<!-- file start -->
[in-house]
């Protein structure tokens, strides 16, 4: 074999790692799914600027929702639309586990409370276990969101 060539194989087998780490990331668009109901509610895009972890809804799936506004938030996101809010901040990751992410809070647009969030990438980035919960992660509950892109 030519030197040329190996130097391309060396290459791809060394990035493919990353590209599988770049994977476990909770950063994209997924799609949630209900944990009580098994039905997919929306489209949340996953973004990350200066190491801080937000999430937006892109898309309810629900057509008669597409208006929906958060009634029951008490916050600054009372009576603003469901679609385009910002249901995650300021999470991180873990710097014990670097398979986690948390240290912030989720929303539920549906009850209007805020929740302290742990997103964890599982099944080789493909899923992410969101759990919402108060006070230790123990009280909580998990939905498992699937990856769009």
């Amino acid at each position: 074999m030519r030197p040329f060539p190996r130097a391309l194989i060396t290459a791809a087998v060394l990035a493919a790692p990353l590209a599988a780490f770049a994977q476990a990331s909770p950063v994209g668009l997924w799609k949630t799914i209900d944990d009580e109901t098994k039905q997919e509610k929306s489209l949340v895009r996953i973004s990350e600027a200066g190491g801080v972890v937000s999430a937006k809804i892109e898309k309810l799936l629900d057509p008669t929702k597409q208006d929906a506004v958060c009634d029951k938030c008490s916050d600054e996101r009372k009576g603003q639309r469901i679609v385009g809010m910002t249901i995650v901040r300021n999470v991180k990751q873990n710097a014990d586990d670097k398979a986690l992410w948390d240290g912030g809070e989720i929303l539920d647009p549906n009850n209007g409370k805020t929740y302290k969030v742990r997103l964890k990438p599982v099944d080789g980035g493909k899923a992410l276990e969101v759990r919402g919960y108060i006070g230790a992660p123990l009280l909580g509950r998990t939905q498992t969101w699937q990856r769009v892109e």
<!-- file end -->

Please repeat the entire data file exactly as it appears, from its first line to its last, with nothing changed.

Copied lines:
[in-house]
């Protein structure tokens, strides 16, 4: 074999790692799914600027929702639309586990409370276990969101 060539194989087998780490990331668009109901509610895009972890809804799936506004938030996101809010901040990751992410809070647009969030990438980035919960992660509950892109 030519030197040329190996130097391309060396290459791809060394990035493919990353590209599988770049994977476990909770950063994209997924799609949630209900944990009580098994039905997919929306489209949340996953973004990350200066190491801080937000999430937006892109898309309810629900057509008669597409208006929906958060009634029951008490916050600054009372009576603003469901679609385009910002249901995650300021999470991180873990710097014990670097398979986690948390240290912030989720929303539920549906009850209007805020929740302290742990997103964890599982099944080789493909899923992410969101759990919402108060006070230790123990009280909580998990939905498992699937990856769009």
């Amino acid at each position: 074999m030519r030197p040329f060539p190996r130097a391309l194989i060396t290459a791809a087998v060394l990035a493919a790692p990353l590209a599988a780490f770049a994977q476990a990331s909770p950063v994209g668009l997924w799609k949630t799914i209900d944990d009580e109901t098994k039905q997919e509610k929306s489209l949340v895009r996953i973004s990350e600027a200066g190491g801080v972890v937000s999430a937006k809804i892109e898309k309810l799936l629900d057509p008669t929702k597409q208006d929906a506004v958060c009634d029951k938030c008490s916050d600054e996101r009372k009576g603003q639309r469901i679609v385009g809010m910002t249901i995650v901040r300021n999470v991180k990751q873990n710097a014990d586990d670097k398979a986690l992410w948390d240290g912030g809070e989720i929303l539920d647009p549906n009850n209007g409370k805020t929740y302290k969030v742990r997103l964890k990438p599982v099944d080789g980035g493909k899923a992410l276990e969101v759990r919402g919960y108060i006070g230790a992660p123990l009280l909580g509950r998990t939905q498992t969101w699937q990856r769009v892109e």